Ok the positives - there are so many here. Buffett in an AGM - cant remember what year - stated that he would compensate management of an oil and gas company based on their finding costs per barrel - that should include acquisition cost, the geo, development cost, drilling, opex, maintenance, G&A, transportation - everything. How much has has each barrel cost them in total. I tried to work this back for IPCO and these guys are seriously impressive. Their capital allocation is just simply textbook. Watch the buybacks come and come heavy in H2. 

I was looking for an E&P company that could hoover up cigar butt type 2P and 2C resource at a cheap price in the hydrocarbon world, work the assets and then wait for the moment the 'woke society of investors' can no longer cancel the sector because a greater portion of the investor universe now realises that ermmmmmm we kinda need hydrocarbons for the foreseeable. The lack of investment / capex into new production will become a bigger concern over the next 5-10 years. We dont even have planes in the air internationally and india is on its knees and brent is still at $70........Anyway, i found IPCO. What an asset to own over the next 5-10 years. 

This is a significant position for me and given its a commodity business, i will  constantly monitor their finding cost per barrel and capital allocation but i can not fault it so far. Lundin were always great at capital allocation and its no wonder its showing up in IPCO given these guys went to school there. On turning over the 2C into 2P, I am very excited about Onion Lake also. I think the French assets are high quality and i think there will be upside in Malaysia. Do you think they will partner up with someone for Blackrod?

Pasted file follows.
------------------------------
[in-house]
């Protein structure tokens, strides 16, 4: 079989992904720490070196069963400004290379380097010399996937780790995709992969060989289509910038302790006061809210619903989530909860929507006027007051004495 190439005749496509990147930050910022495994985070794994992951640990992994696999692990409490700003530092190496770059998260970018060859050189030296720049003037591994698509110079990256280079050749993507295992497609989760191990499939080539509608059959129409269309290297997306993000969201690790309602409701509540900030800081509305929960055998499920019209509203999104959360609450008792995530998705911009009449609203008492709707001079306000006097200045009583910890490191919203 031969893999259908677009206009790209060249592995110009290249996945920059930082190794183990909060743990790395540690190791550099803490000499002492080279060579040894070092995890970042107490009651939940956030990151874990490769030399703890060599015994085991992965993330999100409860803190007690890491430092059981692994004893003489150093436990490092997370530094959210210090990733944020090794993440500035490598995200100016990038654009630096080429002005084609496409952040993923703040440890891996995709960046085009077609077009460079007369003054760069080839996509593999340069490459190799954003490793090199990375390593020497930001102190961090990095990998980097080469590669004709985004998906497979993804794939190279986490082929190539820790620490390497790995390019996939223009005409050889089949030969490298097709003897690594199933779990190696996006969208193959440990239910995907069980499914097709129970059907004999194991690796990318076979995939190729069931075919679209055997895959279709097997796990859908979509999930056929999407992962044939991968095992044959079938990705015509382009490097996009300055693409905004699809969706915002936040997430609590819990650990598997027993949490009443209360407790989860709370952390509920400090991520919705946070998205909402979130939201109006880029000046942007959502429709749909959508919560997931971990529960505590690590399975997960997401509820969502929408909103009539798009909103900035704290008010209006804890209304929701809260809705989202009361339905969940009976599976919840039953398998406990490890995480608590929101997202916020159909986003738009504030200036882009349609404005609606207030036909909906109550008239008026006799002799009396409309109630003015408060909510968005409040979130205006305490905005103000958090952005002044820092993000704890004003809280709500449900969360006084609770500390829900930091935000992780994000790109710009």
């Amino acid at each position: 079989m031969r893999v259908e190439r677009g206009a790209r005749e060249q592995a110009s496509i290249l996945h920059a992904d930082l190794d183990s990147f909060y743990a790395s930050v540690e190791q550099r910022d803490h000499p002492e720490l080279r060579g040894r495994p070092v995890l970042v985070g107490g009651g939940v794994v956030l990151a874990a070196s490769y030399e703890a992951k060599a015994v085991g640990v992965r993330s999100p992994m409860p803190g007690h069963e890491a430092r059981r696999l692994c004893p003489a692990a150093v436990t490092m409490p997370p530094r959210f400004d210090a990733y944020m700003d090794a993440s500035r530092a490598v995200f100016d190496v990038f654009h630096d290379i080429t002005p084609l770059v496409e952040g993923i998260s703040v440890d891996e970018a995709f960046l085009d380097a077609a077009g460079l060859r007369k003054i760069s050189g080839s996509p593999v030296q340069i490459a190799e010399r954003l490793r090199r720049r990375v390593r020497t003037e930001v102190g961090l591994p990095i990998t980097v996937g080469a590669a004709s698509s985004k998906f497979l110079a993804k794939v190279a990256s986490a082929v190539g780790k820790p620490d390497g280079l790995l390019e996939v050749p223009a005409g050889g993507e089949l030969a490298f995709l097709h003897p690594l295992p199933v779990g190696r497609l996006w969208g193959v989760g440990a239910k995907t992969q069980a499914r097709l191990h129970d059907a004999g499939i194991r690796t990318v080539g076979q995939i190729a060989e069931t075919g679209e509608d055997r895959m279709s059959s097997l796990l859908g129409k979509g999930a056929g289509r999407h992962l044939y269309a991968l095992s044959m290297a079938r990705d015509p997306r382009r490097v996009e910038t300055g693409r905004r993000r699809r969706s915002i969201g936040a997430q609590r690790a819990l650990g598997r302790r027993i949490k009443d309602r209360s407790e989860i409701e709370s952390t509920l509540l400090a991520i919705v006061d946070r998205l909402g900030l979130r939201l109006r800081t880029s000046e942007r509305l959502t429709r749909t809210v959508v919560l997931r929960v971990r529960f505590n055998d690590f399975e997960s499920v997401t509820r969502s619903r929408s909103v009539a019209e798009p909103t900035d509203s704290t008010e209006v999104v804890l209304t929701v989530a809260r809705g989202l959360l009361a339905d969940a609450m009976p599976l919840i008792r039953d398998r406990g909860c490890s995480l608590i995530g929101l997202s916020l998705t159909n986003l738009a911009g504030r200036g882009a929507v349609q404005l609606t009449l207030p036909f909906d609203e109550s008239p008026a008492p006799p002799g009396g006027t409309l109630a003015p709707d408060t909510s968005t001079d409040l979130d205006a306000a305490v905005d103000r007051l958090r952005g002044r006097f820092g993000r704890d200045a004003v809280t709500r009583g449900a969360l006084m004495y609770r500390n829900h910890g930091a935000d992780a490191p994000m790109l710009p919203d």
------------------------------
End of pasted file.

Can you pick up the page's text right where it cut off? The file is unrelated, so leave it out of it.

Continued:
We are talking 20-25% FCF yield for this asset EV/FCF.  Even if the WCS discount widens it is still ridiculously cheap

Edited by Anglozurich
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  • 2 weeks later...

One thing that de-risks this investment is that one of the major points of the previous bear thesis for companies like this (chasing growth at bad prices) not only disappears, but actually turns into a part of the bull thesis when and if supply gets restricted. Given that supply becomes constrained, owning that supply becomes a valuable advantage. 

Another way to conceptualize why this opportunity exists for someone like IPCO is that they are in the sweet spot for avoiding the institutional imperative currently affecting the industry. The international majors are pressured by activists into changing their business models, and few are resisting that pressure. IPCO is small enough to fly under the radar, but large enough, and skilled enough, to be able to capitalize in a major way. 

I think the largest risk owning something like this is misjudging the supply/demand-dynamics of the commodity. That risk is strongly mitigated at the moment by the valuation in relation to the cash flows they currently produce and the ability to secure hedges as long as that divergence exists and the oil price stays stable. 

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Posted (edited)

@compounding i agree its not wise to bury ones head in the sand with regards to 'the commodity cycle' and just plunge money it at a point in the cycle that has so obviously peaked. We are no where near that point. In fact we are at the start of a cycle where new/fresh projects and capacity have already been choked off for years. I am not betting on roaring oil prices with IPCO. This notion that all businesses within a commodity industry are the same, is a mistake investors constantly make. Progressive, Ryanair, Lundin Energy, Costco, high quality US regional banks  - they all sell commodity products but look at the charts over the long term and compare them with the industry average. They look very different. It means they are doing something different on the cost side, employing less capital and turning the capital over to give it back to shareholders